His theme is simple. Organize- Mobilize – Win.
“Harris County has a similar population size to the state of Oregon and is 22-percent of the population of Texas,” Miller said. “If we return to grassroots campaigning, we can make Harris County Deep Blue and if Harris County goes deep blue, then Texas can turn blue…we will change the political future of the nation.”
He also wants to establish a training protocol the involves training manuals and courses so every precinct chair becomes a grassroots organizer in their community.
Miller believe he can provide leadership that revitalizes the party by building critical community relationships that result in keeping Democrats on school board, sheriffs, constables and judges.
“Our plan is a game changer,” he said. “It is about unity, revival and training people to take the lead, train and get out and get ready to win.”
Lille Schechter has been a political strategist and fundraiser who has advised local and national Democratic candidates for nearly a decade.
A University of Texas graduate, she has deep family roots and history in the party as a native Houstonian and 7th generation Texan.
She has a planned called Harris County 2020 that involves serving two terms to build the party’s base and help turn the state Blue. That plan promises to be active in engaging local races at local levels and keeping the momentum and candidates who successfully were elected in November and extend Democratic power locally to other state legislative, city council and county and trustee positions.
She also has a plan to empower precinct chairs and help them understand their roles and influence on communities in improving cooperation and making the party great.
She also wants to bring full-time professional staffs to the office to help improve efficiency and operations within the office.
“I will not use the party as a personal platform to run for another office,” she said. “I will serve two terms and not run for any office while serving as party chair. The chair’s efforts must be fully dedicated to electing Democrats and building the party and I will not stray from that mission.”
Chris Spellmon feels that he is the right man for the right time because of his grassroots experience in campaigns, the community and his connection to key figures and the needs of younger voters.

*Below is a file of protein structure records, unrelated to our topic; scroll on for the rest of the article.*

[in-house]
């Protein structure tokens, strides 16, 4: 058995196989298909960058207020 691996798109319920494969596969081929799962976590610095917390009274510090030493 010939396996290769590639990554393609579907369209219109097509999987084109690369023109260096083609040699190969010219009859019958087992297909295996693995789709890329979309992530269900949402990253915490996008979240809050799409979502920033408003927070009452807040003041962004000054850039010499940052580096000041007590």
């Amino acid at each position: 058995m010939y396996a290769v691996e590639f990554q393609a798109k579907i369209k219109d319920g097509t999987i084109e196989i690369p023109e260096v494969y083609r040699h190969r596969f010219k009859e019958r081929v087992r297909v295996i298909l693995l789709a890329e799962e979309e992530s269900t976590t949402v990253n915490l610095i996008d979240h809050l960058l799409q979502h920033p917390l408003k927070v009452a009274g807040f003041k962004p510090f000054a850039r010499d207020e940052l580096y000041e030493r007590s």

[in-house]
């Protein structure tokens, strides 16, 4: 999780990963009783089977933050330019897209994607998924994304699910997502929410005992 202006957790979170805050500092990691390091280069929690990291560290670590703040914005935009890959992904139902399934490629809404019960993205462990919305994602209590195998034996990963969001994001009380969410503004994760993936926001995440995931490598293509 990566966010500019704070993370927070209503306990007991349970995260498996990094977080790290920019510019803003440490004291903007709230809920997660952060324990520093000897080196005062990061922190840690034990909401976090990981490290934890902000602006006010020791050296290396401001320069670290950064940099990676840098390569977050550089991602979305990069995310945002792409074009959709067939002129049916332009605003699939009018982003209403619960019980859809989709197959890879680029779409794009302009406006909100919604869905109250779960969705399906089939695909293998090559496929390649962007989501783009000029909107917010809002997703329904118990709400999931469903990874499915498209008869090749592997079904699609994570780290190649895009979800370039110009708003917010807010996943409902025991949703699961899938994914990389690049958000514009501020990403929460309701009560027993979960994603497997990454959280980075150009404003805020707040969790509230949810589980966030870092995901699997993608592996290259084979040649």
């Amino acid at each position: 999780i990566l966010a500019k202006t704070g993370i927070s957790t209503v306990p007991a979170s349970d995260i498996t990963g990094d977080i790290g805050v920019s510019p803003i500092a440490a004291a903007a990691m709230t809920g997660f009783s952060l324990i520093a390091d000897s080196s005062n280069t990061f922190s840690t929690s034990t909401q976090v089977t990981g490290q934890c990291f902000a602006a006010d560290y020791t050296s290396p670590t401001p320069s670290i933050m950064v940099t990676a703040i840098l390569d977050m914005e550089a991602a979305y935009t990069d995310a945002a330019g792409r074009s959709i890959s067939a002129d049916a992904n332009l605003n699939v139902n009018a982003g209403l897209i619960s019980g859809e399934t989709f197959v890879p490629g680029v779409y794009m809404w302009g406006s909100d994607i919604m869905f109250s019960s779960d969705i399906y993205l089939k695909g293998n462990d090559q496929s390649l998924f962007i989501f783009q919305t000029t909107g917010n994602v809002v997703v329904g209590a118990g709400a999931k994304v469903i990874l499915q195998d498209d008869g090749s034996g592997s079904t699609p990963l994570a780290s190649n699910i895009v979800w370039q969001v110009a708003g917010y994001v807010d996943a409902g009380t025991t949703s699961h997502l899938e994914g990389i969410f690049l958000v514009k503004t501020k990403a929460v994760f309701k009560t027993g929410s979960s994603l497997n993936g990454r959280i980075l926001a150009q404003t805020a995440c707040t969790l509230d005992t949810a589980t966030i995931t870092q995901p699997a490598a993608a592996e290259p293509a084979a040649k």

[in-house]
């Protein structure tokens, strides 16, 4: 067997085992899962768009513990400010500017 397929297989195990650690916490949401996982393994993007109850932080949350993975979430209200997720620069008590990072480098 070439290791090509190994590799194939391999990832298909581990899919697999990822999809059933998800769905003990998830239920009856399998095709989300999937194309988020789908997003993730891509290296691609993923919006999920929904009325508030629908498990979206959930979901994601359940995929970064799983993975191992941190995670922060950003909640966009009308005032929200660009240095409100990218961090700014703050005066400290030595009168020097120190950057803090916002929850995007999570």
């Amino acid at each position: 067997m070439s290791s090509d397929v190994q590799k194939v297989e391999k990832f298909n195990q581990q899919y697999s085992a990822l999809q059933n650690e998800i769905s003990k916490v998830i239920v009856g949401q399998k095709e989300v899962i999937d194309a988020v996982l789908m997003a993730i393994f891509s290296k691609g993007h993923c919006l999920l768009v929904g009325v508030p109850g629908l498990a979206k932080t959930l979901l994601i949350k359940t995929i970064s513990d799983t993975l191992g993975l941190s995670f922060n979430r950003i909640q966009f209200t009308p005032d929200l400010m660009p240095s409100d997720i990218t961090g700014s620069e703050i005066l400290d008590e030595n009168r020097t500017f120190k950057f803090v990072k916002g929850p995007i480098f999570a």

Spellmon said he is the kind of leader who understands what it takes to bring a party with archaic ideas and old philosophies into the 21st Century.
“I believe that we can do anything with the right leadership,” he said. “I am wiling to work with the community and the spiritual leaders and when you work with community, civic clubs and churches on the ground level, then I believe we not only can turn Harris Blue, but also Houston Blue and the state of Texas Blue.”
He said the issue is about honesty, integrity and character – that is what people deserve.
According to him, three things he believe are important in changing the future direction of the party are a transformation-style leadership, business acumen and use of resourceful networks.
Lewis has said he believes the next step for Democrats in Harris County is to do voter reviews and focus its new energy on independents and other voters not exactly committed to Trump or the Republican Party and get ready for 2018 now.
According to him, the focus must also focus be on maintaining the base of the party and seek to reach out to other groups of voters as well. Part of that includes encouraging and communicating with African-Americans to register, vote and volunteer to participate in activities as the party starts to focus on the upcoming mid-term elections.
It is common fact that many African-American voters and turn-out results are often low during mid-term election.
“We believe in our base,” Lewis told AANI recently. “The goal continues to be to keep, encourage and communicate with our base.”
Lewis successor is expected to be chosen sometime during the first week in March.